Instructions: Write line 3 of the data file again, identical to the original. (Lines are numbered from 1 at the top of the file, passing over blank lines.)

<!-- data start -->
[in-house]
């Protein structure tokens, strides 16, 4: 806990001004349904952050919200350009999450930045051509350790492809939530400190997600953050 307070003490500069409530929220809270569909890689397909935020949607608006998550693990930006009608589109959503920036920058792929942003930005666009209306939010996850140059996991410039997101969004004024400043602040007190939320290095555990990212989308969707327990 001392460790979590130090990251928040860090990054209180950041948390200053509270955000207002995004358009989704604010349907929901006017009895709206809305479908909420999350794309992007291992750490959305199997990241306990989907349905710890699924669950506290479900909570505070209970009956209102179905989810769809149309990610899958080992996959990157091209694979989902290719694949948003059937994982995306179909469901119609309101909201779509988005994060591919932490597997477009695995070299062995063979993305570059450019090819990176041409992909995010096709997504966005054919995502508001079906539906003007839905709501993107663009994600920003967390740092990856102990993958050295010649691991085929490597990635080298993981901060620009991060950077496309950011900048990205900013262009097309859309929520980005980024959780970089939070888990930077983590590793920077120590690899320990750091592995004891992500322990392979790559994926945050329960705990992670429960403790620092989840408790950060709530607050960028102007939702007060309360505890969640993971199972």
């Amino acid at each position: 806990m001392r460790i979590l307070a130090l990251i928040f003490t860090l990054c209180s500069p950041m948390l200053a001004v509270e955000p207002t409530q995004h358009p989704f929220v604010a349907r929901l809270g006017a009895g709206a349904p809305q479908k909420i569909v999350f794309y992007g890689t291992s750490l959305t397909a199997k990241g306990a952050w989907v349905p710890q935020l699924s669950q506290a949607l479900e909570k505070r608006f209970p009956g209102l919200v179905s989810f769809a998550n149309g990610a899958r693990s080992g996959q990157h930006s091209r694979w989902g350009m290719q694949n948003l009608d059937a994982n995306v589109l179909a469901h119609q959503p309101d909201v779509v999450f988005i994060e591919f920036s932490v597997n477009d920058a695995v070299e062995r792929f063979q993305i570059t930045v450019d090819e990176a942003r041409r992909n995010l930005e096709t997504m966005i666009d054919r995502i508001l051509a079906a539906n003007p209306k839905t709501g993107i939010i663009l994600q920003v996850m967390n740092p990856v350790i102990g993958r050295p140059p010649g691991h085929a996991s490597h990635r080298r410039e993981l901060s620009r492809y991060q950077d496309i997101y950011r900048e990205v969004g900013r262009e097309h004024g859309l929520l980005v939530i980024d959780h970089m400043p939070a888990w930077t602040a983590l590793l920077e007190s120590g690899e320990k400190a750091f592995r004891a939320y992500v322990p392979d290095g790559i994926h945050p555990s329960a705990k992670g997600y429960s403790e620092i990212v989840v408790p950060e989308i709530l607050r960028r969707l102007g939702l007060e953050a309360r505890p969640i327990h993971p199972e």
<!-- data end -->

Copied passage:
């Amino acid at each position: 806990m001392r460790i979590l307070a130090l990251i928040f003490t860090l990054c209180s500069p950041m948390l200053a001004v509270e955000p207002t409530q995004h358009p989704f929220v604010a349907r929901l809270g006017a009895g709206a349904p809305q479908k909420i569909v999350f794309y992007g890689t291992s750490l959305t397909a199997k990241g306990a952050w989907v349905p710890q935020l699924s669950q506290a949607l479900e909570k505070r608006f209970p009956g209102l919200v179905s989810f769809a998550n149309g990610a899958r693990s080992g996959q990157h930006s091209r694979w989902g350009m290719q694949n948003l009608d059937a994982n995306v589109l179909a469901h119609q959503p309101d909201v779509v999450f988005i994060e591919f920036s932490v597997n477009d920058a695995v070299e062995r792929f063979q993305i570059t930045v450019d090819e990176a942003r041409r992909n995010l930005e096709t997504m966005i666009d054919r995502i508001l051509a079906a539906n003007p209306k839905t709501g993107i939010i663009l994600q920003v996850m967390n740092p990856v350790i102990g993958r050295p140059p010649g691991h085929a996991s490597h990635r080298r410039e993981l901060s620009r492809y991060q950077d496309i997101y950011r900048e990205v969004g900013r262009e097309h004024g859309l929520l980005v939530i980024d959780h970089m400043p939070a888990w930077t602040a983590l590793l920077e007190s120590g690899e320990k400190a750091f592995r004891a939320y992500v322990p392979d290095g790559i994926h945050p555990s329960a705990k992670g997600y429960s403790e620092i990212v989840v408790p950060e989308i709530l607050r960028r969707l102007g939702l007060e953050a309360r505890p969640i327990h993971p199972e």